• Kimberly LaBounty

Another Change? Seriously?


One of my favorite yoga classes has been CANCELLED. I’ve been attending consistently for three years. It’s been part of my regular schedule and Karen is one of the best yoga instructors I’ve ever taken from. When she announced that it was happening, I was among those pouting. This week, when it was the last class, several students were sad, upset, even in tears. “What will I do next week?” they said in angst.


We are so good at becoming attached to things in our lives, including those that bring us joy, community, and camaraderie. And to detach from them is tough. We also become attached to things in our lives, well, just because they have been around for so long. Ironically it can be just as tough to detach from those things too. Our ego likes to insist we have an “identity”, and to our ego, identity is tied to “things” whether it’s material things like cars and houses, shoes and other spending hobbies, or how we spend our time, our title, our volunteer efforts, or our workout routine. We become attached and we see it as a part of us – literally. Therefore, to detach means we are taking part of ourselves away. And no one wants to lose their right leg! But that’s not actually the case; we don't physically lose a limb just because we change our schedules. In the yoga Sutras, this observance of attachment is svadhyaya, and it’s one of the toughest to recon with, I think.


I read a quote on Instagram last week from womenontopp.com. It said, “Release the things that no longer evolve you.” It’s really stuck with me, maybe because I’m evolving today more than I have in the past several years and it serves as confirmation of my path. But it begs the greater question for all of us: what are we attached to that isn’t evolving our career, our relationships, interests - our growth overall? Granted, sometimes doing the same things all the time can help us feel grounded and safe. But sometimes life forces us to shake it up a bit – to look at what we have, and what we have been doing, and detach from it so that we can try something new.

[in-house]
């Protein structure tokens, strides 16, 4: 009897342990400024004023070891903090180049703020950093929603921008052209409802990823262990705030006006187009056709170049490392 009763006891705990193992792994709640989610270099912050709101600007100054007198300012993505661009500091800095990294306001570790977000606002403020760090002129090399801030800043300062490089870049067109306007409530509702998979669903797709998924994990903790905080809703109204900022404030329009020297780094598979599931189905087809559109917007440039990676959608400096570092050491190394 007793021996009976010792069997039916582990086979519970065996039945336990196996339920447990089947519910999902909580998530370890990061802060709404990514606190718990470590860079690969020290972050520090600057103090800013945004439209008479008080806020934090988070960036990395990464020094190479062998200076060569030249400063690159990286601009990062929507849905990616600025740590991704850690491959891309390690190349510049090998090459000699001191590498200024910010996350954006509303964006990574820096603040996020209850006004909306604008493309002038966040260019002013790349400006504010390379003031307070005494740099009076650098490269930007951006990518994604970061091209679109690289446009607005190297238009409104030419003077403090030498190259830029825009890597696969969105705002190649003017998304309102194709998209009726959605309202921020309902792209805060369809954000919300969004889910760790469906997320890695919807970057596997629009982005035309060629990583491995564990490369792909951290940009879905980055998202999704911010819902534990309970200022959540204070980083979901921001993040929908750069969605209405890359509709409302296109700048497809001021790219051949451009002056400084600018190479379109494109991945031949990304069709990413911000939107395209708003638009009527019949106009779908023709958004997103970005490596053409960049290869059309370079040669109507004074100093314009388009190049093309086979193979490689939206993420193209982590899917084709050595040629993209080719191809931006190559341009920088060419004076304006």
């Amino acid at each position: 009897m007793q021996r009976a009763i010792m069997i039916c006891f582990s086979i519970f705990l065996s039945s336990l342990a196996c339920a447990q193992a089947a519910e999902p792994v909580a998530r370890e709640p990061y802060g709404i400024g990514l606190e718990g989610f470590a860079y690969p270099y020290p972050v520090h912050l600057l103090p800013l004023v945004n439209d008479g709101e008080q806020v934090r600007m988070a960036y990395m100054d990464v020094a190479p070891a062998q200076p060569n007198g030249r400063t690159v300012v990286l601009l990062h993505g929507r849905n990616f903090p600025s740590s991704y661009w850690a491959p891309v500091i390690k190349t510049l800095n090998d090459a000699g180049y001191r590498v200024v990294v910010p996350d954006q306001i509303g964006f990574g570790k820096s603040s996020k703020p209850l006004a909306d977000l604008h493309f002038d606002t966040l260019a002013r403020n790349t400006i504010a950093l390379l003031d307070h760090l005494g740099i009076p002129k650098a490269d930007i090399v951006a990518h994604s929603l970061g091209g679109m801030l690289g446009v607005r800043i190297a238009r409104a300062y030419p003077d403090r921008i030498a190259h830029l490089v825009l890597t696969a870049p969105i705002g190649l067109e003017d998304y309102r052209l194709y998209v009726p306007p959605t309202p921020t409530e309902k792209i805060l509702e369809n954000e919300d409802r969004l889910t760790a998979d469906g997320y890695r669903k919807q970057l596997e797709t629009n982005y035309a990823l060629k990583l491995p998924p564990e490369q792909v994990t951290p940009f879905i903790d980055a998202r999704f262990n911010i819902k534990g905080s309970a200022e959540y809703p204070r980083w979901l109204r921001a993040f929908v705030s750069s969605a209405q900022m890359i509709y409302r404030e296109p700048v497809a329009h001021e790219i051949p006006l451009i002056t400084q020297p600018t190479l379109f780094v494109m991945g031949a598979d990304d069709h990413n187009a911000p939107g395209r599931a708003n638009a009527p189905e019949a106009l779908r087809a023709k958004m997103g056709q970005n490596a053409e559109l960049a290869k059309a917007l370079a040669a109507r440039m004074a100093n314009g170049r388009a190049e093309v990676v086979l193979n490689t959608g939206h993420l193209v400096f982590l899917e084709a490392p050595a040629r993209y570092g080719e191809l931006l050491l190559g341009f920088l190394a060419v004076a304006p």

Ugh, detachment and change are so uncomfortable!


So how can we ease the discomfort of detachment? Gratitude. For me, losing the class is no doubt a major bummer, and now I need to switch my morning schedule around and I'm not sure what I'm replacing it with. But I am grateful for the many things Karen taught me – both from an asana standpoint, and from the intentions she shared each Wednesday morning. The opportunity to reflect and grow in her class cannot be overlooked. Karen also played a large role in my becoming a yoga instructor. Had her class not happened, I’m not sure I would be blogging today or teaching tomorrow morning. And forcing me to replace it with a different class will give me new things to learn, a new person to learn from, and new intentions to consider. That’s one of the beauties of yoga and other forms of group exercise/personal training – each instructor offers something different – so I take class from four different instructors for that very reason.


So I flip my perspective – and instead of fearing what I’ll have to do to adjust my schedule next week, I write Karen a note and tell her how grateful I am that she had the class in the first place, and I thank her for influencing my practice and for encouraging me to become a teacher.


...And my heart warms, and I look forward to what is to come.


“Gratitude unlocks the fullness of life. It turns what we have into enough, and more. It turns denial into acceptance, chaos to order, confusion to clarity. It can turn a meal into a feast, a house into a home, a stranger into a friend.” -Melody Beattie
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